Ted’s poor 1946 World Series: “The Curse of Mickey Haefner” 

Mickey Haefner was a decent lefty pitcher for an up-and-down Washington team from 1943 to ’49.  He won 10 or more games five seasons in a row, topping out at 16 in 1945.  No taller than 5-foot-7 (not 5-8, as he himself confirmed in 1943), his nickname was “Itsy-Bitsy.” Despite the “last in American League” trope, the Senators actually finished second twice and fourth once during Haefner’s tenure.

Haefner featured a knuckleball, although he frequently threw a fastball and curve, all delivered sidearm. When the Senators fought the Tigers for the 1945 A.L. pennant, Haefner was part of a rotation that included four starters who threw knuckballs. In 1948, Shirley Povich called Haefner “my favorite ball player.” All of which should make Haefner more than a minor footnote in baseball history.

Yet one pitch in an exhibition game tends to bring up his name more often than anything else in his career.

After 1946 season, Haefner was a part of an A.L. “all-star” team assembled quickly to keep the pennant-winning Red Sox sharp as they awaited the winner of a three-game N.L. playoff between the Cardinals and the Dodgers.

On Oct. 1 in the first of three games against Boston, Haefner hung a curve that hit Ted Williams on the tip of his right elbow. The pain was bad enough that the Boston slugger had to leave the game. Although X-rays showed no break, Williams’ elbow swelled up. He didn’t play in the other two exhibitions.

Against the Cardinals in his only World Series, the Splendid Splinter famously went 5-for-25 with no extra-base hits as the Red Sox lost to St. Louis. “The Curse of Mickey Haefner” was born. Williams conceded years later that his injured elbow played a part in his shockingly subpar performance.

Haefner had one other, if obscure, claim to fame: an MLB record that still stands. On July 3, 1943, Ewald Pyle had relieved the Washington starter, Ray Scarborough, and pitched four no-hit innings. Haefner, a 30-year-old rookie, followed Pyle and held the St. Louis Browns hitless during the seventh, eighth and ninth. This was the first time in MLB history that two relievers on the same team had held the opposing team hitless for three or more innings each. A late Washington rally made Haefner a winner, to boot.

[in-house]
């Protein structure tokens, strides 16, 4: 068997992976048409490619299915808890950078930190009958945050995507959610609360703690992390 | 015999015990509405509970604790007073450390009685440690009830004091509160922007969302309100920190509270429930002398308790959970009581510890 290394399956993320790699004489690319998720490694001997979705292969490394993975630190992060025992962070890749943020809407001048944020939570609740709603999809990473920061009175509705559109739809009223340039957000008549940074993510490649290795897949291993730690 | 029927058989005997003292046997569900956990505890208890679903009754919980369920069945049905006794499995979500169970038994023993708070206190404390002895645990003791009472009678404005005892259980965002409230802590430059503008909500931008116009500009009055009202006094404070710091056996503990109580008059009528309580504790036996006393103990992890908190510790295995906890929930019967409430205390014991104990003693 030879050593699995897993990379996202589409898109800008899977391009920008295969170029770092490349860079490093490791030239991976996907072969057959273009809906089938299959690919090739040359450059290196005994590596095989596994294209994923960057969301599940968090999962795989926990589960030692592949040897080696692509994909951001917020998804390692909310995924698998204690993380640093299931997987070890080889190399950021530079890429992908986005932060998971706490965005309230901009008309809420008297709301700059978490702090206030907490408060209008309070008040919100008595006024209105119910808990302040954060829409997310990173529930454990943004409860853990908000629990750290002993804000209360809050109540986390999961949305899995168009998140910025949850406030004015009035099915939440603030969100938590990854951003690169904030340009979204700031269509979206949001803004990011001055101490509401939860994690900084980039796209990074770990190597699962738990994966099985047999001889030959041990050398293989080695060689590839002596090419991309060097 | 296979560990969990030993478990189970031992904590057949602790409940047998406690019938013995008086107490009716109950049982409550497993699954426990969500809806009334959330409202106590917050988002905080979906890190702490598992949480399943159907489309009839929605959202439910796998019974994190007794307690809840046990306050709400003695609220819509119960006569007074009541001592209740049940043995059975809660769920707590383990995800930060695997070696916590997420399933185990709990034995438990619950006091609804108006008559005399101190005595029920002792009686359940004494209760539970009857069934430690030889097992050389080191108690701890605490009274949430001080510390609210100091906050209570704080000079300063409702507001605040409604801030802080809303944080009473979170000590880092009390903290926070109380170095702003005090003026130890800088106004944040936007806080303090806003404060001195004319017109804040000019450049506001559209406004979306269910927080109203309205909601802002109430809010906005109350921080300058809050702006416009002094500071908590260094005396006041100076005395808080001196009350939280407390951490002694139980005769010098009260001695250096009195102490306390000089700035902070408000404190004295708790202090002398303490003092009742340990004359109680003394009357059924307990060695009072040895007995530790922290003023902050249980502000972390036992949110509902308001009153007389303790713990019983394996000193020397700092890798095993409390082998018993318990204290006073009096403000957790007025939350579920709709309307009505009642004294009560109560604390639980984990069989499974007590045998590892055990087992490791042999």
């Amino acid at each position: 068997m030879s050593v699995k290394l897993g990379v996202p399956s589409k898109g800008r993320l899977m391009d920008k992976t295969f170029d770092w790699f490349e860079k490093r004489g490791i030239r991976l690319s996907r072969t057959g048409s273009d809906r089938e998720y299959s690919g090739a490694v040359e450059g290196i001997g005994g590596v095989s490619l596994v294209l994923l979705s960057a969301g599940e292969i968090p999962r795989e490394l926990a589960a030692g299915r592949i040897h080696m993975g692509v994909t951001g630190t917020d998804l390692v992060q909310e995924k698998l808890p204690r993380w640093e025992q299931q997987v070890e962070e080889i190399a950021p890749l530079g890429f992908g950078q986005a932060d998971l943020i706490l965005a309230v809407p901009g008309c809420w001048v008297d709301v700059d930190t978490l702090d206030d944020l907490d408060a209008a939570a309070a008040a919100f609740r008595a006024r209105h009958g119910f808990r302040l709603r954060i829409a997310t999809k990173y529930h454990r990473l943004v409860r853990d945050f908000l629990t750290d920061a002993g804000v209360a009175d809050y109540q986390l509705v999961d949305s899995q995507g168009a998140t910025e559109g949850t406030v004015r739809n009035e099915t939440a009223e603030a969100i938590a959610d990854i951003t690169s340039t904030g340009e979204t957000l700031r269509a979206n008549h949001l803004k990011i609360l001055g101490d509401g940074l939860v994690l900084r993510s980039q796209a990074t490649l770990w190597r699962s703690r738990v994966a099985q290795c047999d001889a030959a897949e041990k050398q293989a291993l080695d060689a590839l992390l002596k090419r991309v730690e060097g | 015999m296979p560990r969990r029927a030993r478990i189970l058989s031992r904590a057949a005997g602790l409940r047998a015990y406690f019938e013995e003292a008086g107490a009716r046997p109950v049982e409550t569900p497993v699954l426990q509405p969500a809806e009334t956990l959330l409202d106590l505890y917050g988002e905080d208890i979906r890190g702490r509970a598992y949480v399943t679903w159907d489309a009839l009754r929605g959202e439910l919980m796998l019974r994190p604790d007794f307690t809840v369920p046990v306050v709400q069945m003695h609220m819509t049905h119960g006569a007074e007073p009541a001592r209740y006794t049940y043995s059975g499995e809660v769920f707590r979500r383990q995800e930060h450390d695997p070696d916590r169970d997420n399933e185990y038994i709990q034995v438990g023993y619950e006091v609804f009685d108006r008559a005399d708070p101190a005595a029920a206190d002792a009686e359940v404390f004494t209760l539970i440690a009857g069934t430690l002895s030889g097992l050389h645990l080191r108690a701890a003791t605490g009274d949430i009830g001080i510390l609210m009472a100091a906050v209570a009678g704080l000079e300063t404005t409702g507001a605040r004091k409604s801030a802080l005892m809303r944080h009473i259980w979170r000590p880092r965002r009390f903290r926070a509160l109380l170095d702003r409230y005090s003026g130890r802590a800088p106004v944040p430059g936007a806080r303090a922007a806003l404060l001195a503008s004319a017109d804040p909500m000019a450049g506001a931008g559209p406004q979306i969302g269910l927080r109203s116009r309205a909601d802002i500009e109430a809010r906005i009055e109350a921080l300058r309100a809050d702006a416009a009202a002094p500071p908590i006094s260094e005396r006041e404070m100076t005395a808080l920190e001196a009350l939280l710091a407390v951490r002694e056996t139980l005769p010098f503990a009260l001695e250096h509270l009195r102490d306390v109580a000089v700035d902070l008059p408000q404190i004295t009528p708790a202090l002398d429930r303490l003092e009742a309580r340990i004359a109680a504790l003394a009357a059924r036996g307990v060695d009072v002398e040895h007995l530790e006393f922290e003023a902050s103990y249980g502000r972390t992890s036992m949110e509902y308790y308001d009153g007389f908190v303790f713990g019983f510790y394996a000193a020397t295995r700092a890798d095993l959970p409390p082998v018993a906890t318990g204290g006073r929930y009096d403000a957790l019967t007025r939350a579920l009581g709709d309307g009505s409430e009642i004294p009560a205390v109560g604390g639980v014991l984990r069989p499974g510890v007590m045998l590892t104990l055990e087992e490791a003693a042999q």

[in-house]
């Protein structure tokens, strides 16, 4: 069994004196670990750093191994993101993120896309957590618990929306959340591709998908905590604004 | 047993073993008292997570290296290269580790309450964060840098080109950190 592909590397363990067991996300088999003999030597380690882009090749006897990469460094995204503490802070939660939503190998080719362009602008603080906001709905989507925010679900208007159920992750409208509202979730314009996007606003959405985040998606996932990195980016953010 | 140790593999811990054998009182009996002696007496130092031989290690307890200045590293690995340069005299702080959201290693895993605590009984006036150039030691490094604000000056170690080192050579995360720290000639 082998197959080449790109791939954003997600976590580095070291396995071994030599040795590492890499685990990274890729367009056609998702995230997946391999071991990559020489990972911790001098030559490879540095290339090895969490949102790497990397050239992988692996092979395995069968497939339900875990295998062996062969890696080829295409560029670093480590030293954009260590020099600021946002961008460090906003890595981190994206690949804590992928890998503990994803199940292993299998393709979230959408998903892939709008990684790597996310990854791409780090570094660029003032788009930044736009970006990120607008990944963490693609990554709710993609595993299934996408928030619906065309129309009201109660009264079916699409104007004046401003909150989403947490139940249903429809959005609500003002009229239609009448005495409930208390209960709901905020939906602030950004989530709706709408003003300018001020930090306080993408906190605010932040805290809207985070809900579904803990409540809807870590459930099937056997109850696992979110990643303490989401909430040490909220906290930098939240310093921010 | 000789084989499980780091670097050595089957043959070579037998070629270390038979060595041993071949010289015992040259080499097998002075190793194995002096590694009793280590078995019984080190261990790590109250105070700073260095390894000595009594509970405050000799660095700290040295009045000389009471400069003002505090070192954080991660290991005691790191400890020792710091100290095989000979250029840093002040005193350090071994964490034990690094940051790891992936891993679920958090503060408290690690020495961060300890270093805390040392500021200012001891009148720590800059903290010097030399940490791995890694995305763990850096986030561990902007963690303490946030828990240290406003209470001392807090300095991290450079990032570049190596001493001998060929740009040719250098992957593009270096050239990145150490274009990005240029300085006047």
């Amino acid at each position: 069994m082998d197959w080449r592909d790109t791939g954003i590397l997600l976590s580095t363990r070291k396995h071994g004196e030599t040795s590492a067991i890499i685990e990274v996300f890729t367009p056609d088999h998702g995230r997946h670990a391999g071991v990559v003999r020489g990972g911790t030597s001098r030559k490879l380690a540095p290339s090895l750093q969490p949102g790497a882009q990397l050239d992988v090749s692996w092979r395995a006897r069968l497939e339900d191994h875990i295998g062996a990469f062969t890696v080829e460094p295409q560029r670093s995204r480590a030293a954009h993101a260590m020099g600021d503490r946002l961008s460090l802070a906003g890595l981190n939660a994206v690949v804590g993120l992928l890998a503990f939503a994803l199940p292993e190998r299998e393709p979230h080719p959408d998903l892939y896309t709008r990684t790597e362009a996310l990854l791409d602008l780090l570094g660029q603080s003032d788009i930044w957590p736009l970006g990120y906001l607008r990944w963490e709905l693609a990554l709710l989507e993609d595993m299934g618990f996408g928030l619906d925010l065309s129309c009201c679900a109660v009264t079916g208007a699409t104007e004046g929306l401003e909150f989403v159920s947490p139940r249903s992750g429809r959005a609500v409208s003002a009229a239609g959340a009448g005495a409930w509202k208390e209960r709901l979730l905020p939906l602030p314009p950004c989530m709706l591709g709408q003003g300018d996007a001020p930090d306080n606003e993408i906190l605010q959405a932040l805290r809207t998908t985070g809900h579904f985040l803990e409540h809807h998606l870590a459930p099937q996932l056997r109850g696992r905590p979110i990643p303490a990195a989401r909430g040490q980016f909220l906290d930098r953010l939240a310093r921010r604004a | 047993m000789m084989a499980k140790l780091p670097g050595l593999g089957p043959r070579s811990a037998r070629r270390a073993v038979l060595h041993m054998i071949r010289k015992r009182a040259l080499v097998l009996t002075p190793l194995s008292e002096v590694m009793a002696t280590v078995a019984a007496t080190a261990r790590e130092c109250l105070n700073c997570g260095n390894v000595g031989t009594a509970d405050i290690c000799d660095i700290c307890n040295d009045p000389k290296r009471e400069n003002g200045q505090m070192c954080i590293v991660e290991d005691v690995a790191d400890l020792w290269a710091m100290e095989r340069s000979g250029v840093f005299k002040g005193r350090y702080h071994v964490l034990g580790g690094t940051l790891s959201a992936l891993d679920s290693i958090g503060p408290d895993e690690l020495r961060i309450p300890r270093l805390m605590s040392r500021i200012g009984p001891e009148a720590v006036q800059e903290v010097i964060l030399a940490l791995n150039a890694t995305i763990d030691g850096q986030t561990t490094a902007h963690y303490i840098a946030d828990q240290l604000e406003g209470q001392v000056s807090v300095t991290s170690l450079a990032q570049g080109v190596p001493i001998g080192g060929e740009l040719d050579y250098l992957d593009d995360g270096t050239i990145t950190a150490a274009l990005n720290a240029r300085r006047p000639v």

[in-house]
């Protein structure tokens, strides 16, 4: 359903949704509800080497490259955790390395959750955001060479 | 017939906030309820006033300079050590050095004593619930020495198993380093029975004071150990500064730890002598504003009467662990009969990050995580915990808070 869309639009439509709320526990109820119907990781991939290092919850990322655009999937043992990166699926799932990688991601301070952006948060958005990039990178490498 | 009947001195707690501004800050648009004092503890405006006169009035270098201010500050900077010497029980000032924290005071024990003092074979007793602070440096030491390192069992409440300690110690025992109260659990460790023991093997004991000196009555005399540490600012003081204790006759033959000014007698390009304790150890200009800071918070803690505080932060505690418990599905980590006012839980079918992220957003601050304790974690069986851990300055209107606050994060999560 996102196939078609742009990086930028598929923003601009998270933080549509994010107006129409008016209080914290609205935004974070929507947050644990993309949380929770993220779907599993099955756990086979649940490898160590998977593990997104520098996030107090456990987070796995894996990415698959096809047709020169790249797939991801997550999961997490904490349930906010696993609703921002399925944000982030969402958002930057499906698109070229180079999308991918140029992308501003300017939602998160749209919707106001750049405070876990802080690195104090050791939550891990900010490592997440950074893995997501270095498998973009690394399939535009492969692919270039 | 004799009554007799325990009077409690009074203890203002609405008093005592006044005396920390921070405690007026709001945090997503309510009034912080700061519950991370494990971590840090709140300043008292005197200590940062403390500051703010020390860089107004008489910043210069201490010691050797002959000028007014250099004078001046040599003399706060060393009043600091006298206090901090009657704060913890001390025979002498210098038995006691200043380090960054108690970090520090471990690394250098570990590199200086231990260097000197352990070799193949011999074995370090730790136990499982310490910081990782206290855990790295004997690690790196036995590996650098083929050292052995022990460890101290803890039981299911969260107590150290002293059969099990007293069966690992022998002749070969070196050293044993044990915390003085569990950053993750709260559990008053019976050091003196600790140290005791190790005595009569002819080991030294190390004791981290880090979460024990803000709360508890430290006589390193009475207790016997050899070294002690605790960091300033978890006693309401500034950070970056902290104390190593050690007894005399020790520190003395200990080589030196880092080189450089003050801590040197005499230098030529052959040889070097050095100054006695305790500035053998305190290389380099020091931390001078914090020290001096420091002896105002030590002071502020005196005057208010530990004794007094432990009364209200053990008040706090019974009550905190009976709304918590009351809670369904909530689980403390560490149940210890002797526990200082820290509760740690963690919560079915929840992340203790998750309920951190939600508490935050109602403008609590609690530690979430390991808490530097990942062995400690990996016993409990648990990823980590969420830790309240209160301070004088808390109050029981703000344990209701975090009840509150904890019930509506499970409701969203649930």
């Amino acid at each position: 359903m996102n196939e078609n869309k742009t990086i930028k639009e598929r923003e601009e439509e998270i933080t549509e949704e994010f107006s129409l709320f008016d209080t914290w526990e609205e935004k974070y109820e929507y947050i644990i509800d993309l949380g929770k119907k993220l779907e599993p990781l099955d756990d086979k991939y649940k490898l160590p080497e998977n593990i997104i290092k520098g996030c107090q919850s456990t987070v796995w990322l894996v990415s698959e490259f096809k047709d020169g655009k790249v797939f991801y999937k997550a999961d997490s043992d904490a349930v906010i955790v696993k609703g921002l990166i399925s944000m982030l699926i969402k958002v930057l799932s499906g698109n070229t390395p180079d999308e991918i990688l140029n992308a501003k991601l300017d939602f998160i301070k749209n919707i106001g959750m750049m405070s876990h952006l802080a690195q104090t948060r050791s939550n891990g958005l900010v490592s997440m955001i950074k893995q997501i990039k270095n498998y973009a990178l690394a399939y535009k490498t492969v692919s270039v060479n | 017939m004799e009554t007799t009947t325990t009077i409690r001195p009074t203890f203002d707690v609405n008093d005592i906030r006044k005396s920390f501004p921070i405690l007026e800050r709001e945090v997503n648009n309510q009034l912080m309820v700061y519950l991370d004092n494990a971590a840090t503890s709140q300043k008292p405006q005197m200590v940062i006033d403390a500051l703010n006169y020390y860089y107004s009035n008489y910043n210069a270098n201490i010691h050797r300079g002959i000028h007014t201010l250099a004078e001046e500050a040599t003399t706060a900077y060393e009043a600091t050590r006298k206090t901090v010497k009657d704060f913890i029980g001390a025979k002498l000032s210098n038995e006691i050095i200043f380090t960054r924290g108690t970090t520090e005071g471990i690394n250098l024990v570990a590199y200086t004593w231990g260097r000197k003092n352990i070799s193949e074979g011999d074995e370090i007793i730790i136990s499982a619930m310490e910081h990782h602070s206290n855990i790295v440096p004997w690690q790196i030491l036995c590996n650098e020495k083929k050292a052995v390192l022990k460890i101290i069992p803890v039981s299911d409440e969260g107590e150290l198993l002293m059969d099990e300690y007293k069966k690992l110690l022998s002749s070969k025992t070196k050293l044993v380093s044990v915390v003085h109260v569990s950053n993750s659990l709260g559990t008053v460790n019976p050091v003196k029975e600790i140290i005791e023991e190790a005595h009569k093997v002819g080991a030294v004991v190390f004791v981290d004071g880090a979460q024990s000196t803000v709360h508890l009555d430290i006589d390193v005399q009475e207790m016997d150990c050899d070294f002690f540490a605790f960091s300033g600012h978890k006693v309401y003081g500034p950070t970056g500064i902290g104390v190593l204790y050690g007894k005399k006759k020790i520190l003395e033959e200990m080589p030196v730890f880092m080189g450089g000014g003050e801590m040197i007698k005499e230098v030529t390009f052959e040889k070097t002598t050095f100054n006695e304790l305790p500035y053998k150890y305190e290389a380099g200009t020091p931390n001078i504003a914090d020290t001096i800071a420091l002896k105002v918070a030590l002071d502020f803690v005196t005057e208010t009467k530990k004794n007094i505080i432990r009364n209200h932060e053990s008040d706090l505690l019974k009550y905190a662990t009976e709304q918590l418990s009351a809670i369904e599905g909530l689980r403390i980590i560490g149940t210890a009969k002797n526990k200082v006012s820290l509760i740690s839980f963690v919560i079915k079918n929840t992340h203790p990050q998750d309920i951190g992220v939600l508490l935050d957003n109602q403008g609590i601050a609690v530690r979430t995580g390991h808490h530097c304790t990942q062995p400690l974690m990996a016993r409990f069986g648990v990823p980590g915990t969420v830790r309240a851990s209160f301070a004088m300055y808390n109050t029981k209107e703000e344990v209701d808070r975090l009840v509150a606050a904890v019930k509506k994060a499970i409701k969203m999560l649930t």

The Pyle-Haefner performance was matched in 2015 by Diego Moreno and Adam Warren of the Yankees against Texas. In this era of heavy bullpen use, this record soon could be matched or surpassed. But it remains a first.

 In a snit over what he considered a less-than-all-out effort by Haefner on an infield dribble in a July 1948 game, Clark Griffith essentially cut the reliable lefty from his team, putting him on waivers. Several teams wanted Haefner, but he went to the White Sox for less than Griffith could have received in a negotiated deal. The Old Fox later regretted it: His Senators tanked horribly after Haefner left, and finished last.

Haefner – the first syllable of his name is pronounced “hay” not “half” — topped 225 innings pitched three years in a row. He completed 91 of his 179 starts. He pitched for the Chicago White Sox and briefly for Boston Braves before his career in the majors ended in 1950. In 1951, however, he pitched the Southern Association’s Birmingham Barons into the Dixie Series against Houston. Then, he beat the Texas League champs twice, including the clincher in Houston before 10,500 fans, to win the title. He retired from pro ball at age 38 after that season.

Mickey Haefner died on January 3, 1995, at age 82.

A version of this appeared in the February 2022 issue of Squibber, the online newsletter of SABR’s Bob Davids chapter Read my full BioProject essay on Haefner at sabr.org

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